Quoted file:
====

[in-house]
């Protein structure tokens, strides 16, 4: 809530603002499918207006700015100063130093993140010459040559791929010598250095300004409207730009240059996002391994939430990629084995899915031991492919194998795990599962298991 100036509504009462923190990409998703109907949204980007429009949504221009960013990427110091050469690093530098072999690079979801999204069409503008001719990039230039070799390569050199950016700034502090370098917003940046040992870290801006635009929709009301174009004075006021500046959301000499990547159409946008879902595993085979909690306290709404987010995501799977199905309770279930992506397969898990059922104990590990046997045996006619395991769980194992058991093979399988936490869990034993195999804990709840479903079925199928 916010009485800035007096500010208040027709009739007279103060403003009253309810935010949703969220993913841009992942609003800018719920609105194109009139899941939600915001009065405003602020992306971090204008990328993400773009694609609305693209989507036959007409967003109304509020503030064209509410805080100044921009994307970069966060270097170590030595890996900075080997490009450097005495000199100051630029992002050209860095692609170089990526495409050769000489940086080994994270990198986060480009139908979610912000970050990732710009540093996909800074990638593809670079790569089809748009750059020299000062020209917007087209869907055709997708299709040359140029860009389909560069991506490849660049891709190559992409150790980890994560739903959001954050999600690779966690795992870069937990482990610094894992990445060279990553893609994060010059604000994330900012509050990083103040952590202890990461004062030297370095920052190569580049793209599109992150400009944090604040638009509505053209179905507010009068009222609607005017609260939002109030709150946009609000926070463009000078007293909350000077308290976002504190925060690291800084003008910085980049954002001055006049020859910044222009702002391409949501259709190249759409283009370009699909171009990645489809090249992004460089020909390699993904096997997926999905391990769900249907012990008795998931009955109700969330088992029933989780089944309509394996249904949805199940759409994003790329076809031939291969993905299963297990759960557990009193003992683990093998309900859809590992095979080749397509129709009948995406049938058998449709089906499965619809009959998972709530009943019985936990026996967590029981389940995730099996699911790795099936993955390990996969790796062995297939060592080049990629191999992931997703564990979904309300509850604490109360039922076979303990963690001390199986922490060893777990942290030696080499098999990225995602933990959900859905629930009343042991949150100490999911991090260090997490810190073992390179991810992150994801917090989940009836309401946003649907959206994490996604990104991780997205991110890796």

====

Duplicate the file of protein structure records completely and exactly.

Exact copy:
[in-house]
């Protein structure tokens, strides 16, 4: 809530603002499918207006700015100063130093993140010459040559791929010598250095300004409207730009240059996002391994939430990629084995899915031991492919194998795990599962298991 100036509504009462923190990409998703109907949204980007429009949504221009960013990427110091050469690093530098072999690079979801999204069409503008001719990039230039070799390569050199950016700034502090370098917003940046040992870290801006635009929709009301174009004075006021500046959301000499990547159409946008879902595993085979909690306290709404987010995501799977199905309770279930992506397969898990059922104990590990046997045996006619395991769980194992058991093979399988936490869990034993195999804990709840479903079925199928 916010009485800035007096500010208040027709009739007279103060403003009253309810935010949703969220993913841009992942609003800018719920609105194109009139899941939600915001009065405003602020992306971090204008990328993400773009694609609305693209989507036959007409967003109304509020503030064209509410805080100044921009994307970069966060270097170590030595890996900075080997490009450097005495000199100051630029992002050209860095692609170089990526495409050769000489940086080994994270990198986060480009139908979610912000970050990732710009540093996909800074990638593809670079790569089809748009750059020299000062020209917007087209869907055709997708299709040359140029860009389909560069991506490849660049891709190559992409150790980890994560739903959001954050999600690779966690795992870069937990482990610094894992990445060279990553893609994060010059604000994330900012509050990083103040952590202890990461004062030297370095920052190569580049793209599109992150400009944090604040638009509505053209179905507010009068009222609607005017609260939002109030709150946009609000926070463009000078007293909350000077308290976002504190925060690291800084003008910085980049954002001055006049020859910044222009702002391409949501259709190249759409283009370009699909171009990645489809090249992004460089020909390699993904096997997926999905391990769900249907012990008795998931009955109700969330088992029933989780089944309509394996249904949805199940759409994003790329076809031939291969993905299963297990759960557990009193003992683990093998309900859809590992095979080749397509129709009948995406049938058998449709089906499965619809009959998972709530009943019985936990026996967590029981389940995730099996699911790795099936993955390990996969790796062995297939060592080049990629191999992931997703564990979904309300509850604490109360039922076979303990963690001390199986922490060893777990942290030696080499098999990225995602933990959900859905629930009343042991949150100490999911991090260090997490810190073992390179991810992150994801917090989940009836309401946003649907959206994490996604990104991780997205991110890796």